Ask a Question forum→What to do with shaded area and also damaged wall

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Liverpool
radreg
May 24, 2020 2:29 PM CST
Hello

I would like to plant some british trees/shrubs that are good for wildlife and can grow in shaded areas. There is a large patch of my garden that is mostly shaded throughout the day. Even if they don't grow particularly well, as long as they survive I would be happy.

Second question is how to cover the damaged wall shown in the pictures? I think the previous owner had a barbeque and damaged the wall. It is in the shaded area so I would probably need some climbers that can tolerate shade and other hedges/plants/tress that can survive well in the shade.

Suggestions don't definitely need to be British plants, I just like wildlife so would prefer to plant as much native stuff that is good for wildlife as possible.

Probably asking for a lot but any advise is appreciated.


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central ohio (Zone 5b)
PlantingOaks
May 27, 2020 5:13 PM CST
So, I have definitely never gardened in Britain, (though I have visited once Hilarious! ), but I hate to see a question go unanswered, so I will give it a shot and maybe someone else will see it and contribute more.

If you wall is truly full shade - like, along the south side of the yard, never gets sun all day long, you are going to have a tough time of it. I know taxus will grow in full shade, athough it will be a bit scraggly. It is at least evergreen, and you can get them in whatever height you like. I can't think of any vine that grows in complete shade other than english ivy, and I wouldn't really recommend that. Maybe some tall tropical annuals? (but here I am completely out of my depth, so hopefully someone else can advise on that front)

If it gets a few hours of sun, you can probably get by with trees and shrubs that grow in the under story, though, again, they may be a bit scraggly, and probably won't bloom as much as expected. If you're looking for wildlife benefit, something with flowers and berries will have the most impact.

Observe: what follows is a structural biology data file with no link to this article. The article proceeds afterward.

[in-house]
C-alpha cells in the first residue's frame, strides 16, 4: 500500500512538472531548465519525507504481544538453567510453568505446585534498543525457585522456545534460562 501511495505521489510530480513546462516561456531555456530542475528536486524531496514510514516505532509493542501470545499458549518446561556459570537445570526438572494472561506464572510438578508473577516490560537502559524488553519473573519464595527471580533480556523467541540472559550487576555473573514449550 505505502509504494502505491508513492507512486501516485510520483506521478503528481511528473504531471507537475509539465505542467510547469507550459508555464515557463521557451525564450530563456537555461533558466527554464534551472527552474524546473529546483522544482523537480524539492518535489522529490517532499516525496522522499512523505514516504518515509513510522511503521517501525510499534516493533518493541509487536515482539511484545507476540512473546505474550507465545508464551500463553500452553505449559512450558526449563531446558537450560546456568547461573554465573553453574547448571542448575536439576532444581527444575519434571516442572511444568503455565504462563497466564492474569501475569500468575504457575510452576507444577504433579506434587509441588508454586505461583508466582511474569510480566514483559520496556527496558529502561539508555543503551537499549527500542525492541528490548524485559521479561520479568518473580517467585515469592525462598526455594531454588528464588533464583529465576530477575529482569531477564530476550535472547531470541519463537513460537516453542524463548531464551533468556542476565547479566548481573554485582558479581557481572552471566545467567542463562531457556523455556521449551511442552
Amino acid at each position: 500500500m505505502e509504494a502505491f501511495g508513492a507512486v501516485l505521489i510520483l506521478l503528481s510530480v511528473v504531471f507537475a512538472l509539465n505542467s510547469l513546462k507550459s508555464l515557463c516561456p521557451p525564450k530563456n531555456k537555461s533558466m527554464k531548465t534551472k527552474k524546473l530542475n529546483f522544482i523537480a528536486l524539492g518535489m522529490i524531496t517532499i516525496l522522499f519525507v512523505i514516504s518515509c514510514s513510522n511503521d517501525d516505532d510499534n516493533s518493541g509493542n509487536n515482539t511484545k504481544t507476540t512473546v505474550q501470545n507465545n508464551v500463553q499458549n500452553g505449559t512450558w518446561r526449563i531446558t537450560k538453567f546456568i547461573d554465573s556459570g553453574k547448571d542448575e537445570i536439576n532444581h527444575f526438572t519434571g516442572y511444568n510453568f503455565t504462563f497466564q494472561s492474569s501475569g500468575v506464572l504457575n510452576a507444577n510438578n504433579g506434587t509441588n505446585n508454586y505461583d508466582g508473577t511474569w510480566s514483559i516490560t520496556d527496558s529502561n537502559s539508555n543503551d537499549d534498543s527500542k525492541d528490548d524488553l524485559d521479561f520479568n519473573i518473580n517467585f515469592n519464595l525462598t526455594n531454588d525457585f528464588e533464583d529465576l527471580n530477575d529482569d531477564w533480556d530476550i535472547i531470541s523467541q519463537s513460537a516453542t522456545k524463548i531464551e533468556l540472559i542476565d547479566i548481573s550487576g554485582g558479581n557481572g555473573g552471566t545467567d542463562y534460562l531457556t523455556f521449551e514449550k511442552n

I did a little research and it seems that Britain's native hazel (corylus avellana) is an important wildlife plant. The full-sized tree would probably be too large for your space, but it has a contorted version that it a popular garden plant which might manage?


Some other potential species I found. They have widely varying soil preferences which you would want to look into, but all seem to tolerate partial shade. I found them on this site:
www.woodlandtrust.org.uk/trees-woods-and-wildlife/british-trees/a-z-of-british-trees/

Wayfaring Tree (Viburnum lantana). Different species of viburnum are frequently recomended in north america as having a good balance between wildlife benefit and attractive appearance. There are several cultivars. Similar case with Viburnum opulus (I just planted some of the american subspeices of that one in my wooded area!)


Cornus Sanquinea (redtwig dogwood) is another british understory plant with wildlife value and gardenworthy qualities. It's most famous for red branches which look good in the winter.